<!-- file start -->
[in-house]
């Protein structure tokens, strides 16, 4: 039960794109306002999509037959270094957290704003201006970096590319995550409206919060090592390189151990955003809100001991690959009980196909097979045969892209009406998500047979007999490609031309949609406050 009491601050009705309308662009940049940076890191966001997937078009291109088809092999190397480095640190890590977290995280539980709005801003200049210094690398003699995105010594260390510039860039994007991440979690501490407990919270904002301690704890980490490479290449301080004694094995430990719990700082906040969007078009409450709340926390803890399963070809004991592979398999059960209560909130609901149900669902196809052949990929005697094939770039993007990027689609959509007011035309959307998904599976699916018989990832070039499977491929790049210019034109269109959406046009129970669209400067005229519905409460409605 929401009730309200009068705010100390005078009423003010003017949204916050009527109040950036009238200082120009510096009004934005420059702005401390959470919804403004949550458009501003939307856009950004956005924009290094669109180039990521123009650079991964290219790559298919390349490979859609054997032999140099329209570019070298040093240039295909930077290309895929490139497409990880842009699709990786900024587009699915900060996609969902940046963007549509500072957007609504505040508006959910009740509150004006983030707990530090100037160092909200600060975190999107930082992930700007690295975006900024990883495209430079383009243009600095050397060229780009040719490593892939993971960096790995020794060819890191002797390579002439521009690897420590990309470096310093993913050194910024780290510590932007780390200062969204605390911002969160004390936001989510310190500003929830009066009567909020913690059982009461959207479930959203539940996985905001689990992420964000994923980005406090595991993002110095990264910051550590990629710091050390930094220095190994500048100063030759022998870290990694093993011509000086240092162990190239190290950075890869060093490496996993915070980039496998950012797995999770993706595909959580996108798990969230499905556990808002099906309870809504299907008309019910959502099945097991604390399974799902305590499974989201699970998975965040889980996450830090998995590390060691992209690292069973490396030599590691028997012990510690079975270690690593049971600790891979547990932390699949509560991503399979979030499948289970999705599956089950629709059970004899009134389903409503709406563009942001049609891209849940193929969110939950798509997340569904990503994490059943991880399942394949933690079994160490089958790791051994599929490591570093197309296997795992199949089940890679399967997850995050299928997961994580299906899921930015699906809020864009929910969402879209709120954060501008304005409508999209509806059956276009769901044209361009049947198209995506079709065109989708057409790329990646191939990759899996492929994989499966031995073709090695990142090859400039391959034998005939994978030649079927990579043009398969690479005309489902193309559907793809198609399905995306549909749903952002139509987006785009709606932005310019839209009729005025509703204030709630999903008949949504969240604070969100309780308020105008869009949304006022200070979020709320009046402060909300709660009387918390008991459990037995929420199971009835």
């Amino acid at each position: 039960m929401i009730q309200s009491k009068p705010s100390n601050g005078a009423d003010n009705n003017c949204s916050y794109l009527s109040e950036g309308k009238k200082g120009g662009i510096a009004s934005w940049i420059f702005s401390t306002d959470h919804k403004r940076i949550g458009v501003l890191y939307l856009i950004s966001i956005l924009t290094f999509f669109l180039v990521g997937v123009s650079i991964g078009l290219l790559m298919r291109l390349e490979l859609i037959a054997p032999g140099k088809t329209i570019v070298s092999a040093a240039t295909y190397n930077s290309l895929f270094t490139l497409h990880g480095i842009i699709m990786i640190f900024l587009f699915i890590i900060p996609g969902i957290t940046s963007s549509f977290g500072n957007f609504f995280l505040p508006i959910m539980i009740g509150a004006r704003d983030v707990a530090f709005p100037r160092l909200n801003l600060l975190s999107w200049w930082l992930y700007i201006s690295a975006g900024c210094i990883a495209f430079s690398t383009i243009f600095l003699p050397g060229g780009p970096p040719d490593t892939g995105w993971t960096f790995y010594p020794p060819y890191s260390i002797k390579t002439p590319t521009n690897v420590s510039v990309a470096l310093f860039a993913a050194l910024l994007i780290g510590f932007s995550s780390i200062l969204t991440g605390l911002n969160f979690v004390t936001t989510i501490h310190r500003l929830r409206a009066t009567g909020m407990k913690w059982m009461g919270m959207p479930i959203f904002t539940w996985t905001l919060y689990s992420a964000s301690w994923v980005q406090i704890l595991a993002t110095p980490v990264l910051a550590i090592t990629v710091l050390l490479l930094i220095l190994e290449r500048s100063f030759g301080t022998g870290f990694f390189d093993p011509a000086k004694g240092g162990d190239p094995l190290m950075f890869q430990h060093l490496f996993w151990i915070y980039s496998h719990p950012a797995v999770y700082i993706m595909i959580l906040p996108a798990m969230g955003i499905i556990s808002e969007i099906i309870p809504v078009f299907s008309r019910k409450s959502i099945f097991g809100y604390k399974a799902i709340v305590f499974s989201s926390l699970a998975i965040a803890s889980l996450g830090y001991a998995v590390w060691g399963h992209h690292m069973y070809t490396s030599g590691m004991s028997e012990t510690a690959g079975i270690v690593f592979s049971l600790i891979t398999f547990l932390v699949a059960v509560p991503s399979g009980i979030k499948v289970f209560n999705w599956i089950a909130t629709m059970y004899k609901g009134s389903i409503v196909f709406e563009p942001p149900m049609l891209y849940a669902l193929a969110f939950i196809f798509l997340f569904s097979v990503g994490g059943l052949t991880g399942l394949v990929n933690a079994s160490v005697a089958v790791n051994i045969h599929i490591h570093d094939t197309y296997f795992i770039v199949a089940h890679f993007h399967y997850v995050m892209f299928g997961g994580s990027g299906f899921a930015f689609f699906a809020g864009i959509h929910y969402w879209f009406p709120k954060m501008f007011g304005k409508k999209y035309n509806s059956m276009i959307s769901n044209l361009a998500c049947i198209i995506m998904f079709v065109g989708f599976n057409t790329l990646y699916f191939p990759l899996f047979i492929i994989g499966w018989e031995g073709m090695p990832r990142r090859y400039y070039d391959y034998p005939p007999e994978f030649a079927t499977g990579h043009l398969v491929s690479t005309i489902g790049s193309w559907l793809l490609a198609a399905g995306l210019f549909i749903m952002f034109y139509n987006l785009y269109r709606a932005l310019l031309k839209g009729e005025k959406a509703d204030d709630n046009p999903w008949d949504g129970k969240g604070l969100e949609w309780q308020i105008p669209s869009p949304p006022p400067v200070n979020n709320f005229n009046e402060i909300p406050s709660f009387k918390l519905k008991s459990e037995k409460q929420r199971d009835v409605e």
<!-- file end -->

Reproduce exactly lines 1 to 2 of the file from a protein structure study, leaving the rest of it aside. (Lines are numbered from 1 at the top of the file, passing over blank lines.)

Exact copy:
[in-house]
């Protein structure tokens, strides 16, 4: 039960794109306002999509037959270094957290704003201006970096590319995550409206919060090592390189151990955003809100001991690959009980196909097979045969892209009406998500047979007999490609031309949609406050 009491601050009705309308662009940049940076890191966001997937078009291109088809092999190397480095640190890590977290995280539980709005801003200049210094690398003699995105010594260390510039860039994007991440979690501490407990919270904002301690704890980490490479290449301080004694094995430990719990700082906040969007078009409450709340926390803890399963070809004991592979398999059960209560909130609901149900669902196809052949990929005697094939770039993007990027689609959509007011035309959307998904599976699916018989990832070039499977491929790049210019034109269109959406046009129970669209400067005229519905409460409605 929401009730309200009068705010100390005078009423003010003017949204916050009527109040950036009238200082120009510096009004934005420059702005401390959470919804403004949550458009501003939307856009950004956005924009290094669109180039990521123009650079991964290219790559298919390349490979859609054997032999140099329209570019070298040093240039295909930077290309895929490139497409990880842009699709990786900024587009699915900060996609969902940046963007549509500072957007609504505040508006959910009740509150004006983030707990530090100037160092909200600060975190999107930082992930700007690295975006900024990883495209430079383009243009600095050397060229780009040719490593892939993971960096790995020794060819890191002797390579002439521009690897420590990309470096310093993913050194910024780290510590932007780390200062969204605390911002969160004390936001989510310190500003929830009066009567909020913690059982009461959207479930959203539940996985905001689990992420964000994923980005406090595991993002110095990264910051550590990629710091050390930094220095190994500048100063030759022998870290990694093993011509000086240092162990190239190290950075890869060093490496996993915070980039496998950012797995999770993706595909959580996108798990969230499905556990808002099906309870809504299907008309019910959502099945097991604390399974799902305590499974989201699970998975965040889980996450830090998995590390060691992209690292069973490396030599590691028997012990510690079975270690690593049971600790891979547990932390699949509560991503399979979030499948289970999705599956089950629709059970004899009134389903409503709406563009942001049609891209849940193929969110939950798509997340569904990503994490059943991880399942394949933690079994160490089958790791051994599929490591570093197309296997795992199949089940890679399967997850995050299928997961994580299906899921930015699906809020864009929910969402879209709120954060501008304005409508999209509806059956276009769901044209361009049947198209995506079709065109989708057409790329990646191939990759899996492929994989499966031995073709090695990142090859400039391959034998005939994978030649079927990579043009398969690479005309489902193309559907793809198609399905995306549909749903952002139509987006785009709606932005310019839209009729005025509703204030709630999903008949949504969240604070969100309780308020105008869009949304006022200070979020709320009046402060909300709660009387918390008991459990037995929420199971009835």